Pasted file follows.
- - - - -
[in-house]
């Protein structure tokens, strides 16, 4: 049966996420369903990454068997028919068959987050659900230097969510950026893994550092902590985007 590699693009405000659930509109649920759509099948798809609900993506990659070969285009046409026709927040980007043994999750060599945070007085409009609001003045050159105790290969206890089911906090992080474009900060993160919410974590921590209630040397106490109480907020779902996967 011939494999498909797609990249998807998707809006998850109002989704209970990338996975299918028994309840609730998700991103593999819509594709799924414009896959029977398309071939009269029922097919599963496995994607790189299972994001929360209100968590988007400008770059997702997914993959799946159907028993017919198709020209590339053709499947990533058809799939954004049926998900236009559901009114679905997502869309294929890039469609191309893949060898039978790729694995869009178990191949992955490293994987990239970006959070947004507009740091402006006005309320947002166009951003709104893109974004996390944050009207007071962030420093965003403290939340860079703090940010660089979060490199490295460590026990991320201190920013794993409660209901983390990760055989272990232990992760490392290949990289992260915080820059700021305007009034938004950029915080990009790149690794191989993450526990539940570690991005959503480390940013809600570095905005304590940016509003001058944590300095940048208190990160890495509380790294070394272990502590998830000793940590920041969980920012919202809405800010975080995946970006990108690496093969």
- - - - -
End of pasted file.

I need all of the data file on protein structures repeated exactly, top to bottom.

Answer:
[in-house]
């Protein structure tokens, strides 16, 4: 049966996420369903990454068997028919068959987050659900230097969510950026893994550092902590985007 590699693009405000659930509109649920759509099948798809609900993506990659070969285009046409026709927040980007043994999750060599945070007085409009609001003045050159105790290969206890089911906090992080474009900060993160919410974590921590209630040397106490109480907020779902996967 011939494999498909797609990249998807998707809006998850109002989704209970990338996975299918028994309840609730998700991103593999819509594709799924414009896959029977398309071939009269029922097919599963496995994607790189299972994001929360209100968590988007400008770059997702997914993959799946159907028993017919198709020209590339053709499947990533058809799939954004049926998900236009559901009114679905997502869309294929890039469609191309893949060898039978790729694995869009178990191949992955490293994987990239970006959070947004507009740091402006006005309320947002166009951003709104893109974004996390944050009207007071962030420093965003403290939340860079703090940010660089979060490199490295460590026990991320201190920013794993409660209901983390990760055989272990232990992760490392290949990289992260915080820059700021305007009034938004950029915080990009790149690794191989993450526990539940570690991005959503480390940013809600570095905005304590940016509003001058944590300095940048208190990160890495509380790294070394272990502590998830000793940590920041969980920012919202809405800010975080995946970006990108690496093969």